Mumu’s second Solo Exhibition called
Hau Ora “ Winds of Change” features 28 purerehua and porotiti (Taonga Pūoro, Māori instruments).
Hau - in te reo Māori means wind, breath, breeze, and can also mean to be heard.
Ora - in te reo Māori means to be alive, well, safe, cured, recovered, healthy, fit, healed.
So this exhibition gets its name from the spring winds, that blow over the lands of Aotearoa that help to heal my four states of being, and help me to continue to find my purpose, my true way of being.
The four ways of being can sit within the Te Whare Tapa Wha model (created by Mason Durie) which are Taha Wairua (Spiritual wellbeing), Taha Tinana (Physical Wellbeing), Taha Hinengaro (Mental & Emotional wellbeing), and Taha Whanau (Social Wellbeing - self-esteem).
Each way of being is represented within the 28 pieces by a colour and the name represents a state of change within my being as I made each piece.
The four ways of being are -
Wairua - Kowhai/Yellow - mind and the intellect.
Hinengaro - Kārikiōrangi/turquoise - open communication and thought
Tinana - Karaka/Orange - adventure and social communication
Whānau - Ma/white - purity, innocence, wholeness and completion.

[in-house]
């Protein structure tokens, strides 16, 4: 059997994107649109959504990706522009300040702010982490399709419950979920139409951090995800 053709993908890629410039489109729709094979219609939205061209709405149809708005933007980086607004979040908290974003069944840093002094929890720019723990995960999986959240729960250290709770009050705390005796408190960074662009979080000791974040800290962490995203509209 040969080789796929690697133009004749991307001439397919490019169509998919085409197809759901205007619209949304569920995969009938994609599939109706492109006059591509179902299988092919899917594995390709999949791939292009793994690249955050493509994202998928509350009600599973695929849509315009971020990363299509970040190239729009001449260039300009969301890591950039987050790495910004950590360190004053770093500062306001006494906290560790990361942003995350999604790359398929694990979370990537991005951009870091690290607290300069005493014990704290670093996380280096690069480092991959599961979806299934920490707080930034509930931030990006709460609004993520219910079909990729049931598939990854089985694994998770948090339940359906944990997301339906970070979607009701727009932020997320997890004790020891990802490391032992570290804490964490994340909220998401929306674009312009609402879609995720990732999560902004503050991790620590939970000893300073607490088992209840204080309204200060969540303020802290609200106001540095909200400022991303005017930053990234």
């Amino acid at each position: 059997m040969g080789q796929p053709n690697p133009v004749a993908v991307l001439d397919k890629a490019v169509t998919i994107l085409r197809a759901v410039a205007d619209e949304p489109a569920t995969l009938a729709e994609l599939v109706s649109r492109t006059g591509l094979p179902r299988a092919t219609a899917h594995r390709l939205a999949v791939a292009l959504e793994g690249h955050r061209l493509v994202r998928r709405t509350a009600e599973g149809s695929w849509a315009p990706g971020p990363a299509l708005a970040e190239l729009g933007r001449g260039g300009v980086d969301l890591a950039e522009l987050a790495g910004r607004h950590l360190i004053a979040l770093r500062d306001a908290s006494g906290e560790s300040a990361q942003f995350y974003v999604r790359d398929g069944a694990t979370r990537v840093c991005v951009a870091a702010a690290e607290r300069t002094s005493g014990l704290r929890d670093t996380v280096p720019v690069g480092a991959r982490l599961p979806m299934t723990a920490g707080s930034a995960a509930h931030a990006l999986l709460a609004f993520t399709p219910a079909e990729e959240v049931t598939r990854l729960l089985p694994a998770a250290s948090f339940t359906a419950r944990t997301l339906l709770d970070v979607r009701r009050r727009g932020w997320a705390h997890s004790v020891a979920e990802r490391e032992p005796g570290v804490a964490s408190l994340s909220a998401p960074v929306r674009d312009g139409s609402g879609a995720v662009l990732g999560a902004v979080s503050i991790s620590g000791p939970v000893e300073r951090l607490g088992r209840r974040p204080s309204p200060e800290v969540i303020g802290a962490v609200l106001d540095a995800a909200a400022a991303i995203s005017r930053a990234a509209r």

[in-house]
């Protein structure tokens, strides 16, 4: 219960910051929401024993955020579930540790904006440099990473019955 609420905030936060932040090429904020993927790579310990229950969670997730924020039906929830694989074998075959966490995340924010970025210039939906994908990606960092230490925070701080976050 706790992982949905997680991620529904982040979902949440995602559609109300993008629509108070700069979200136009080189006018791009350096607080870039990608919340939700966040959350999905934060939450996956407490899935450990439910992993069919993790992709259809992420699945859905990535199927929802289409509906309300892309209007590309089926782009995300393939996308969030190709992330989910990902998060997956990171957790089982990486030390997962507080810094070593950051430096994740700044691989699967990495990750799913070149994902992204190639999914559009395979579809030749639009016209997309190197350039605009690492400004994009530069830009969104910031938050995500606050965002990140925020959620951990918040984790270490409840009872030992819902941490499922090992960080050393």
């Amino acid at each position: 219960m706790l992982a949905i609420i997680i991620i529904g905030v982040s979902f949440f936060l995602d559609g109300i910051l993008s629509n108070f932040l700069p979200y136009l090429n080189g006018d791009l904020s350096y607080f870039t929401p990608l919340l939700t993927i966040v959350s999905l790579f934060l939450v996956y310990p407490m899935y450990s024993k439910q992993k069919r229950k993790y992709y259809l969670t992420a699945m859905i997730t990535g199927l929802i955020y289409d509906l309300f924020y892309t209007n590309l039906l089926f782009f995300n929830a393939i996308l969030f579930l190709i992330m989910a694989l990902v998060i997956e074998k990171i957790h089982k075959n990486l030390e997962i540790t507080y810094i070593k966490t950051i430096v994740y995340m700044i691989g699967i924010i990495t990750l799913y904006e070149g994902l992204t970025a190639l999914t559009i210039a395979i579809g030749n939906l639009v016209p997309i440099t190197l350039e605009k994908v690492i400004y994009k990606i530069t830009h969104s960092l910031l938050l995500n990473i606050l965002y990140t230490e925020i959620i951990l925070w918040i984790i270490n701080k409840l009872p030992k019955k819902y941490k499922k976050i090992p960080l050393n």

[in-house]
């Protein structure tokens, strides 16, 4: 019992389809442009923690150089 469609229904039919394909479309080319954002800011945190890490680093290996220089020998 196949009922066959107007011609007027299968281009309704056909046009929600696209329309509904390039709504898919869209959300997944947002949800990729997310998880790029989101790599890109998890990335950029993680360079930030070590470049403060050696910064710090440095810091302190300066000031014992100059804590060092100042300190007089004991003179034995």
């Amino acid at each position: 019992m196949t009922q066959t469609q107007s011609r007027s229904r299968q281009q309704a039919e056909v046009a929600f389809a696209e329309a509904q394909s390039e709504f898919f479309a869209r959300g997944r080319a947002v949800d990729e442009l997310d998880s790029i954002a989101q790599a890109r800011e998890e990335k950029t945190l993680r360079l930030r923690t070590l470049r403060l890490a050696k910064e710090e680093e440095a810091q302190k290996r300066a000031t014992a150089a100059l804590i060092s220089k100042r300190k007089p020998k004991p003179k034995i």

For this solo exhibition Mumu (Will) Moore has created 28 purerehua and porotiti (Taonga Pūoro, Māori instruments), 7 pieces that are connected to the 4 states of being.
Purerehua - is an instrument used for karakia (prayer, incantations), to connect from Papatūānuku (earth mother) to the Ngā Atua (many gods) that live/reside above the earth. They can be used to invoke rain, and for spiritual practices. They can be worn on the body as a pendant.
Porotiti - is a smaller instrument that is used for Rongoā Māori (Māori healing), its is played with two hands, and spins on itself to create a humming noise, which vibrates through the cord to help with arthritis and also used to release the sinus’s and ease pain in the body. They can be worn on the body as pendant.
The timber has been given with love (koha) by Todd O’hagen from “Fox and Timber” a timber recycler here in Wellington, then shaped, sanded, carved and painted. The mauri of the maker (Mumu), the location where it is carved, and the rakau (timber) itself combine to create a unique mauri that is infused into the instrument.